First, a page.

Cave Creek could be used to replace chips such as Cavium Nitrox and Octeon, Netlogic XLP or Freescale QorIQ used as accelerators. OEMs already using the x86 as a control plane processor could find that switch a way to speed time to market and lower cost.
“There still will be plenty of room for other companies, but many chip vendors who had designs next to Intel processors will get squeezed out,” said Joe Byrne, senior analyst with market watcher the Linley Group (Mountain View, Calif.)
Cave Creek “has good prospects, but we don’t know the details of its performance or power consumption yet, and it definitely will need an assist chip at the high end,” said Byrne. “I think they are targeting the middle market,” he said.
Thanks to its strength in the control plane and in security appliances, Intel is currently the second largest supplier of comms processors next to Freescale, Byrne said.
Intel has had a mixed record in comms chips to date. It sold its network processor business to Netronome in 2007. Later, a security SoC called Tolapi “wasn’t very interesting,” said Steve Price, a marketing director in Intel’s comms infrastructure group.
The Crystal Forest pairing is a follow-on of the recent Jasper Forest platform that paired a Nehalem-class Xeon with a slightly modified server logic chip.
Jasper Forest was “extremely successful,” said Price. “We have dozens of customers and its strong in storage, telecom, edge routers,” he said.
I could see this chip being used to offload packet processing functions from hypervisors or virtual machines. As networking is virtualized into the cloud, the packet processing requirements on cloud servers is increased. Perhaps this is Intel's admission that virtual networking doesn't compete and/or scale on x86. You still need specialized networking hardware.
Yeah, I thought about that, but it doesn't seem like those are going to be as dataplane-intensive as they are talking about here. I guess that if you throw in compression / encryption it might be a worthwhile target for a family of chips that scale to the job.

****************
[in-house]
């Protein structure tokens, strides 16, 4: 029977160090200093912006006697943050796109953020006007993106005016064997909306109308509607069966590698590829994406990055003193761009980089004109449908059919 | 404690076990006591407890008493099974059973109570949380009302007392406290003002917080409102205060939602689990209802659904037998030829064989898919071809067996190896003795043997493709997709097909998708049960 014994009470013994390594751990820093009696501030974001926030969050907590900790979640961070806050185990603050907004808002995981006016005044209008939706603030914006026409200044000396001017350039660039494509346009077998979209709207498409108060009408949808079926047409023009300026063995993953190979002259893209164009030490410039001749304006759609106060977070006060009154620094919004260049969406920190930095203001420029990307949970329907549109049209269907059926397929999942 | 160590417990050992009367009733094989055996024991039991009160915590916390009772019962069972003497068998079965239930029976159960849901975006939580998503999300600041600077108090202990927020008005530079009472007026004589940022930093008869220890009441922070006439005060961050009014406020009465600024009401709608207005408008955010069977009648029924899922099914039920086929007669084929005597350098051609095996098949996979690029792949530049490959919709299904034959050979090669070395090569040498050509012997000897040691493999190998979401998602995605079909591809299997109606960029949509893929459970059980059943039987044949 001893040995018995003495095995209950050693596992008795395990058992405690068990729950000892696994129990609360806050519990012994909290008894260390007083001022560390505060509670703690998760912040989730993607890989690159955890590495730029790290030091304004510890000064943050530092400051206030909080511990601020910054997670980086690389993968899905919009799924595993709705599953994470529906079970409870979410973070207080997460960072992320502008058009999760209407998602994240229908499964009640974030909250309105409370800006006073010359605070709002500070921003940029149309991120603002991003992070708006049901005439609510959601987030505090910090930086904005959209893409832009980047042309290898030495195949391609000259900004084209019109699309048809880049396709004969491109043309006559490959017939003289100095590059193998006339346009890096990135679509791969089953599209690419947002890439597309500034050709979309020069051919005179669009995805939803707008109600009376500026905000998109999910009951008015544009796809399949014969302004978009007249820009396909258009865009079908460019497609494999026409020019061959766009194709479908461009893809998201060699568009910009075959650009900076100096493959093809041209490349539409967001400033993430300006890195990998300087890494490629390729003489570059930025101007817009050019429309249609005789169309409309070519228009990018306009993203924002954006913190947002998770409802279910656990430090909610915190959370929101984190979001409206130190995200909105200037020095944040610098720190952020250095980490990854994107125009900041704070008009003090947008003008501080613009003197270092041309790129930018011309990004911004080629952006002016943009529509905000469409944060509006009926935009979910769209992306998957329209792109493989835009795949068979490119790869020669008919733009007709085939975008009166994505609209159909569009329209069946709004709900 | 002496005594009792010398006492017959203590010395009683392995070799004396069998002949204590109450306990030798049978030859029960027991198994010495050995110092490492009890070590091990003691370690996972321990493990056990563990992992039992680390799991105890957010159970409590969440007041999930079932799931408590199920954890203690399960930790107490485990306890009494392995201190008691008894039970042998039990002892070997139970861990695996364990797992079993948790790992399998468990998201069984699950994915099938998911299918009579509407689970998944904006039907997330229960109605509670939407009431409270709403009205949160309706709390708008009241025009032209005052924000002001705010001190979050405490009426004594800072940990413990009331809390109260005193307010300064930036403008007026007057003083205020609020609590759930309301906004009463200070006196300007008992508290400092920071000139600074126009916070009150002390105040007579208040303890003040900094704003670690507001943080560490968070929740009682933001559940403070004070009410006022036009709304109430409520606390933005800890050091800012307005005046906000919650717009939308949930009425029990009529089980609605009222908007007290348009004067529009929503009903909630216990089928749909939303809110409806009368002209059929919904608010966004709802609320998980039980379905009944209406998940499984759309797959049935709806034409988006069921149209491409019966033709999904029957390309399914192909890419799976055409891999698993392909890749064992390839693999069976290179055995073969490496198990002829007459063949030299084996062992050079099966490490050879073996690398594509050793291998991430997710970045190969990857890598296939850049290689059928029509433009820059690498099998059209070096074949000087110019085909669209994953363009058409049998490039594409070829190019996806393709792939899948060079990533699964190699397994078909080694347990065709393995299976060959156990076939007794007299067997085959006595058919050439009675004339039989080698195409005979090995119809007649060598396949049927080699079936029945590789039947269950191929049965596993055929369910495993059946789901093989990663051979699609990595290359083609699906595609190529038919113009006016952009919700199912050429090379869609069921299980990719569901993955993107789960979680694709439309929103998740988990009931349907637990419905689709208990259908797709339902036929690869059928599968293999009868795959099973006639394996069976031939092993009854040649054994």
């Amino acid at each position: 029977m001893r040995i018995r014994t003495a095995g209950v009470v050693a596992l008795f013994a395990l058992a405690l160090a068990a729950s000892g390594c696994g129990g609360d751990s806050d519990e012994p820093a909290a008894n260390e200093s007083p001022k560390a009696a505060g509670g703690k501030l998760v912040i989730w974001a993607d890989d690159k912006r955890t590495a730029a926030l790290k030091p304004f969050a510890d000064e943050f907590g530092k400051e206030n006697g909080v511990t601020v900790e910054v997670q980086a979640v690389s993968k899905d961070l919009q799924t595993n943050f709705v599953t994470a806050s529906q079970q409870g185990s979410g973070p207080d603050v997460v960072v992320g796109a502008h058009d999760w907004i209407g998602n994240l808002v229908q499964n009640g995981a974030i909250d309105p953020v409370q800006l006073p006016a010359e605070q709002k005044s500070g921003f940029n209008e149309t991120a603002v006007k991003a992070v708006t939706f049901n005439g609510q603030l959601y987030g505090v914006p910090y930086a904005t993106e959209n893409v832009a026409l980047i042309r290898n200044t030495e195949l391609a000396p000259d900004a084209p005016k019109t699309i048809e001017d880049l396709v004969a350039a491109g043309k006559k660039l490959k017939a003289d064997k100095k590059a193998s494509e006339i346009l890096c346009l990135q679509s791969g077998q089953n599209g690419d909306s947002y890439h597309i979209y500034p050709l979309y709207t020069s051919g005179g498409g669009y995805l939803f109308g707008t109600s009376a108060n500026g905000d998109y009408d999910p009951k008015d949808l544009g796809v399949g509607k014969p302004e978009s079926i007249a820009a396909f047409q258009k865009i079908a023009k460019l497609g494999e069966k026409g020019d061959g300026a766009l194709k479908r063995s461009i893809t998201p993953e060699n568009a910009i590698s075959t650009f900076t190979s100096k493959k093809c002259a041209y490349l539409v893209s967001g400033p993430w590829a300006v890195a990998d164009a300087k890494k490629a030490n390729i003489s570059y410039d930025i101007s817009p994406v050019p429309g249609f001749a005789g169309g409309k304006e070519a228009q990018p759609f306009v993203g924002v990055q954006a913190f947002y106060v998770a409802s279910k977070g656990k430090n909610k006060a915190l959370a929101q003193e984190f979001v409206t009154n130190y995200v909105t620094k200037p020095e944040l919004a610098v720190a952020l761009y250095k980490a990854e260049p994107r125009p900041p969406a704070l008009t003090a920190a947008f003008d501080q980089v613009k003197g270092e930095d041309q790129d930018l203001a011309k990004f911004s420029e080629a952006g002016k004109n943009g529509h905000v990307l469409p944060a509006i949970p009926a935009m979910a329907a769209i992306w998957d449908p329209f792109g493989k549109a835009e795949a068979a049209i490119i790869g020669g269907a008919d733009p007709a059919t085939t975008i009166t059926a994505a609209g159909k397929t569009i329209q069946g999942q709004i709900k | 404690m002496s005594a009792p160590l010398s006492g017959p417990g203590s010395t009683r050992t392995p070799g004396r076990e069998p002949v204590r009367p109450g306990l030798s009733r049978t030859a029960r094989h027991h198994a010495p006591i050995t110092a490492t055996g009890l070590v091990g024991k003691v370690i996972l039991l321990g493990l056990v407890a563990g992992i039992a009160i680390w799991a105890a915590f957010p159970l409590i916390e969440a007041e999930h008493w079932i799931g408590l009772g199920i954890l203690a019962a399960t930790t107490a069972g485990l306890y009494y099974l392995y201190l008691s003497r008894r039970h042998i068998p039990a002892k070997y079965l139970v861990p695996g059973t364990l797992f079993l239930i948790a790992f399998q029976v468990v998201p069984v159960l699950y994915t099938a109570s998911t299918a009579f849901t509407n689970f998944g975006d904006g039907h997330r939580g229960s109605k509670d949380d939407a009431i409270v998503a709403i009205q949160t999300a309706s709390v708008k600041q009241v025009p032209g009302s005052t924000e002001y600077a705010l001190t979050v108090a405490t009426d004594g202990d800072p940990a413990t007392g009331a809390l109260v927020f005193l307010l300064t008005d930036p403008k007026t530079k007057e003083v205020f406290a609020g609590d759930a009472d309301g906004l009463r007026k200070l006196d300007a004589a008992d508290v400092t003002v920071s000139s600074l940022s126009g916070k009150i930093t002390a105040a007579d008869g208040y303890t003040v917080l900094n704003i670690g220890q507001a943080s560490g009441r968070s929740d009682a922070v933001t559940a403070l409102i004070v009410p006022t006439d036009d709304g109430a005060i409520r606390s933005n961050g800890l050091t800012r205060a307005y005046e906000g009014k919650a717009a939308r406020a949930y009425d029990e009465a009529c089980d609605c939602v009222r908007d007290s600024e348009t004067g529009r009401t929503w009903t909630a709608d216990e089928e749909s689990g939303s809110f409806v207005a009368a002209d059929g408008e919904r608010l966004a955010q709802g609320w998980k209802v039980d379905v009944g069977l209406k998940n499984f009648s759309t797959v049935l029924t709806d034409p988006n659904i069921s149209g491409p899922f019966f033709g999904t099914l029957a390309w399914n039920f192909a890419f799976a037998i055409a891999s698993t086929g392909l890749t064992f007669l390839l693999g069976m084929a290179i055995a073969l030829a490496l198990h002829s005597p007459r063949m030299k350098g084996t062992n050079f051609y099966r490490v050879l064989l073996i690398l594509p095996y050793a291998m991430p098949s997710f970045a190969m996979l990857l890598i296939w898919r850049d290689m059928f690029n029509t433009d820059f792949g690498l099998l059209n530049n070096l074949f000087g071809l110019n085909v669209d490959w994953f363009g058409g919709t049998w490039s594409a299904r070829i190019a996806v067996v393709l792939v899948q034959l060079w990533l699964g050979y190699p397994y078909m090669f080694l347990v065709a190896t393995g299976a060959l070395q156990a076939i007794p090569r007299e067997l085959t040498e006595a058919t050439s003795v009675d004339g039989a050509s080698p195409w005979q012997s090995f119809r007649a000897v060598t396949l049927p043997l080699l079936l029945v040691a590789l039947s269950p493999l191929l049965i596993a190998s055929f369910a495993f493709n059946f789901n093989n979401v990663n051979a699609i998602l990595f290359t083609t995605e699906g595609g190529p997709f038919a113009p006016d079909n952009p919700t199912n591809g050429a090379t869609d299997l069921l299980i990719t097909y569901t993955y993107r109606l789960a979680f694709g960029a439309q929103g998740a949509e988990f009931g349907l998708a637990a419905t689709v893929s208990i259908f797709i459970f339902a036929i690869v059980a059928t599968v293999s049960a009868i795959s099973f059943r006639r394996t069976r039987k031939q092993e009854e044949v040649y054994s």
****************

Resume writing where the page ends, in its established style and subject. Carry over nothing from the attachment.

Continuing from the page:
I think there will be a lot of macro, micro and pico base stations deployed in the next ten years, and Intel would love to see that shift to being an x86 app. It's not as big a market as smartphones for sure, but its significant.
It seems like a real niche market for a mass-market player like Intel. High-end switch fabrics for base stations are sexy, but they wouldn't seem to be a real volume business. You have to wonder if there is a larger market that they are using this to gain entry into at some point.
I love this comment: "Base stations using the chips will still need some external parts such as Viterbi decoders."
Um, last time I checked, nobody makes Viterbi decoder ICs anymore. That function is an IP block that one puts in an SoC.
In the past Intel had the Xscale communication processors and the IXP network processors specially designed for the data plane. However at that time it sold the Xscale to Marvell. Now it seems that Intel returns to the the data plane...
David Patterson, known for his pioneering research that led to RAID, clusters and more, is part of a team at UC Berkeley that recently made its RISC-V processor architecture an open source hardware offering. We talk with Patterson and one of his colleagues behind the effort about the opportunities they see, what new kinds of designs they hope to enable and what it means for today’s commercial processor giants such as Intel, ARM and Imagination Technologies.